QUESTIONS surrounding women’s leadership capabilities would often drown out the benefits of having more women in boardrooms, according to experts from the Asian Development Bank (ADB).
In an Asian Development Blog, ADB Private Sector Operations Department Gender and Private Sector Development Consultant Neeti Katoch, Gender and Development Consultant Ketevan Chkheidze, and Investment Specialist David Urbaneja-Furelos cited a need to raise more awareness on the roles women can play in the corporate world.
The experts said gender stereotypes remain a problem in the corporate sector. They cited data from an IBM study which found that over 40 percent of corporate managers were unsure that providing women greater opportunities in business has commercial advantages.
“Uncovering the root causes requires providing opportunities to people to delve into beliefs, norms, practices, and policies and understanding what is achievable and at what pace. Such awareness raising is often underrated but is important in building sensitivity and changing attitudes and behaviors that reinforce inequalities between men and women,” the authors said.
The authors also said it is important for companies to realize that creating opportunities for women in the workplace is more than just corporate social responsibility. Tapping the skills and talents of women will also help companies win the war for talent.
Citing a study by Credit Suisse, the ADB expert said companies with diverse teams often outperform their peers. Investors in these companies receive excess returns of 3.5 percent, on average.
The authors stressed that “diversity in teams, perspectives, inputs and education” also paves the way for long-term innovation and creativity which lead to increased productivity.
These are just some of the ways, the authors said, that companies can help maximize opportunities for all genders. The experts said that while the pandemic has prompted many companies to rethink their operations and how they relate with their workers, gender inequality and diversity in the corporate sector have “remained on the fringe.”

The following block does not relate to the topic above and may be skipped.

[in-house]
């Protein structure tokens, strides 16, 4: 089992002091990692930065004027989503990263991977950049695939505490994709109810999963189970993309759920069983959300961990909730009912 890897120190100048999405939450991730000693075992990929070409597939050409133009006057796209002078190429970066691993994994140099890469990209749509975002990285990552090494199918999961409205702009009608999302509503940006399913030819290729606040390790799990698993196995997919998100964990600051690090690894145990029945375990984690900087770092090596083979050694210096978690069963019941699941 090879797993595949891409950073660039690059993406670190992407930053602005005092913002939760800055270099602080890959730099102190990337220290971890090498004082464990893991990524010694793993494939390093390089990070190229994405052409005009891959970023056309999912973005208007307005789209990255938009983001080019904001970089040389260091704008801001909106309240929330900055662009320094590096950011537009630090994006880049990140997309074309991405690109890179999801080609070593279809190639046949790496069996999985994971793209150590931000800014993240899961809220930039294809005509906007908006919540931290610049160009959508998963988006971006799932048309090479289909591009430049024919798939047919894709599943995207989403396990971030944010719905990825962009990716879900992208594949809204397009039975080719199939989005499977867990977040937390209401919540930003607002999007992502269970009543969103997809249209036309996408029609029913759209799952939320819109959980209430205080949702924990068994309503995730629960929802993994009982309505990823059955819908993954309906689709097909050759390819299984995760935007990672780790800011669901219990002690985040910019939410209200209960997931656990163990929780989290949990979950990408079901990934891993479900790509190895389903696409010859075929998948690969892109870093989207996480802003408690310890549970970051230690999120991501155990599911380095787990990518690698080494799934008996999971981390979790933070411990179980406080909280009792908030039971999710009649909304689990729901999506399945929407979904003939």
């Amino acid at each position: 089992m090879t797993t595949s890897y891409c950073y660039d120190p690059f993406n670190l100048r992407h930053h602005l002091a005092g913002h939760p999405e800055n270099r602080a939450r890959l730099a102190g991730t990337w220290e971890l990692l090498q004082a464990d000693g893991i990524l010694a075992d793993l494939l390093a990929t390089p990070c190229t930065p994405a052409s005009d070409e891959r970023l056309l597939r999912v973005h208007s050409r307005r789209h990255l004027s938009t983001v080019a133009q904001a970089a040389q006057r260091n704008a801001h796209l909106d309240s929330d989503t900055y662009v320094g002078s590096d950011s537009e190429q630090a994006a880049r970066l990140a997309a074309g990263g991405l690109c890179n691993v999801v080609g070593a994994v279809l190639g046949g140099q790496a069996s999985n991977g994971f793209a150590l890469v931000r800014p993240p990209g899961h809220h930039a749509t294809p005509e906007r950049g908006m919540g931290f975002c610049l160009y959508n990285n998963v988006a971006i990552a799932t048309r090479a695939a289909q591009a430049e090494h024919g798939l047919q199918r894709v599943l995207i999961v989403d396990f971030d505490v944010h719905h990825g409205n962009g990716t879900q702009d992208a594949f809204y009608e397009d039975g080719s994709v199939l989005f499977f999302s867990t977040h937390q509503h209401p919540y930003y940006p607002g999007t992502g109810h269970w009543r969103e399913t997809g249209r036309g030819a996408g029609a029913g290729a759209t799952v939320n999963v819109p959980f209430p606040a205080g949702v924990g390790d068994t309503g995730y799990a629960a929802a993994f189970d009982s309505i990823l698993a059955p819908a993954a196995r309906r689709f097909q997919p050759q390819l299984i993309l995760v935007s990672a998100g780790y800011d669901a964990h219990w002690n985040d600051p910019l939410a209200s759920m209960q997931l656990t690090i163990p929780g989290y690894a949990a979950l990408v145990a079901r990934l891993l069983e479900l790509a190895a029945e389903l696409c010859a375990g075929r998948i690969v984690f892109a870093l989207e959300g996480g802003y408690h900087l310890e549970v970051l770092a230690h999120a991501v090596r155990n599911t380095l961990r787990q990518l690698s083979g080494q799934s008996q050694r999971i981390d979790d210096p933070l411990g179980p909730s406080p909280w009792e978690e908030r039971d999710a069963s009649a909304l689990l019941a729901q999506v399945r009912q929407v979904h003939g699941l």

“Fostering a culture of inclusion is a highly complex, long-term process. The corporate world and other players in the private sector need to do their part to maximize opportunities for all genders,” the authors said.
The ADB experts said it is also important to engage across the organization and encourage peer learning about gender equality and diversity in the workplace. They said it is important for companies to have a broad representation of genders, cultural diversity and perspectives in discussions and decision-making.
Gender equality discussions are needed and need not be led by development practitioners or gender specialists. Getting business leaders to share their journeys is important, particularly those who have struggled with the same questions.
“Development organizations can play a pivotal role by bringing the latest thinking in the area to the private sector, supporting integration of gender equality in business practices, convening partnerships likely to accelerate progress, and encouraging investments in gender equality,” they added.